The reality: The cake testing is fun, real fun. Whether to go for salted caramel buttercream or a tiered tower of artisan cheeses is a dilemma everyone should face in life – wedding or no. So too is wasting copious hours curating your Pinterest page with photos of artful place settings and lily of the valley bouquets. What’s not so fun is the near-nuclear fallout you and your beloved will inevitably have over, a.) How many people to invite, b.) How much to spend, and c.) Whether “your song” is more Des’ree or Foo Fighters. Your happiest day, consequently, may well be the one directly after the wedding.

Remember: Getting married is nice but changes nothing, and can prompt arguments.

Building a skincare routine

The myth: After a lifetime of sleeping in your make-up or chucking water at your face in the morning, you somehow develop an anti-ageing skincare “ritual”. Scoped to the precision of a UN Charter, this rigorous regime involves countless expensive lotions and a newfound appreciation for the status of your pores. Your skin becomes effortlessly hydrated, balanced and glowy  – so much so, that people stop you in the street as if you were Cher, asking what your secret is.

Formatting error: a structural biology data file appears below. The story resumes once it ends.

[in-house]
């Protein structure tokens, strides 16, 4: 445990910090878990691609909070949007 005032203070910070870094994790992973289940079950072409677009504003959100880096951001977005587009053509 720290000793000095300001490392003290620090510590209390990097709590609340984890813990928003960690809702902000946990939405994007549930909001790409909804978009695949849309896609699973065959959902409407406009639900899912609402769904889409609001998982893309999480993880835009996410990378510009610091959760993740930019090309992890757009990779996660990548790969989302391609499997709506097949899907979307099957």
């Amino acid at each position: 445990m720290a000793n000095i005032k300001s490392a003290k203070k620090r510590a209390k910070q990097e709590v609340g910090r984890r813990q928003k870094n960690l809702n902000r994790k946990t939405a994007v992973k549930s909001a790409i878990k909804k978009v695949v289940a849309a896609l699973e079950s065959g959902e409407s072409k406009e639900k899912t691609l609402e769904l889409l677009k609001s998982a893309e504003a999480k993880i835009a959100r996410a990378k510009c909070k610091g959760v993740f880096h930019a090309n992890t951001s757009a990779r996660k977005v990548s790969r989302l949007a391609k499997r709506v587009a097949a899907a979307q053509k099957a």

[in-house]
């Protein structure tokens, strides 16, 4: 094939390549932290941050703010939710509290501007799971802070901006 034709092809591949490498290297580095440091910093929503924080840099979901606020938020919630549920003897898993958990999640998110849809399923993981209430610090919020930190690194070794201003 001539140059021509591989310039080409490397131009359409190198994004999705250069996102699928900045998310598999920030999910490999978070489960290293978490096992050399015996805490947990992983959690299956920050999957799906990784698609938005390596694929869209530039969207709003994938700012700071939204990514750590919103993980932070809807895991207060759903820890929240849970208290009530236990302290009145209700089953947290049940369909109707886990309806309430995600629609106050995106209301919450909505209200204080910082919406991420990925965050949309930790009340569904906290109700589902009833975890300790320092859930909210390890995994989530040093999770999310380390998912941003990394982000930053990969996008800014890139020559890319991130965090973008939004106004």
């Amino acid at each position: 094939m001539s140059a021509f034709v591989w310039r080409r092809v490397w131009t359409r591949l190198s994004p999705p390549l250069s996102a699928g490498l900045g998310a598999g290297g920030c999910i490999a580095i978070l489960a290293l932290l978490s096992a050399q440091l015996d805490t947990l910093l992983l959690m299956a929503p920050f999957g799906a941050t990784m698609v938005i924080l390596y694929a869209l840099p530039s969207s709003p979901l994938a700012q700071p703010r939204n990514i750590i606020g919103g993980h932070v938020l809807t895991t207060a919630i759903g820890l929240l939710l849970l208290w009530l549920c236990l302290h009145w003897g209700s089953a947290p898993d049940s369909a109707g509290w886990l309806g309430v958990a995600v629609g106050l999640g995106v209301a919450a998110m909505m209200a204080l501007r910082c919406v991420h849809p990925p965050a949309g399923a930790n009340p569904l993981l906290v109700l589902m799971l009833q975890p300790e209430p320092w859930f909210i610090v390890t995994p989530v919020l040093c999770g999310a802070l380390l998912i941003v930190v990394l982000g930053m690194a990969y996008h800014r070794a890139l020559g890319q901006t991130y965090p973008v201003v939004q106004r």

Read more: How to deal with a break-up, according to science

The reality: You swing wildly between wanting to “look good for your age” and fuming at the pressures dreamt up by a multi-billion-dollar industry that fuel that very same urge. You scrutinise your wrinkles with all the rigour of a forensic scientist; but in the same breath think, “sod it, I like rosé wine and sunshine too much for this shizzle”. You may occasionally pick up a half-price cleanser at Duty Free, but this is as far as you go to developing a skincare “portfolio”.

Remember: Skin is what keeps your insides in; don’t over-complicate.

Becoming a productivity powerhouse

tom cruise quitting his job in jerry maguire, holding a goldfish - career break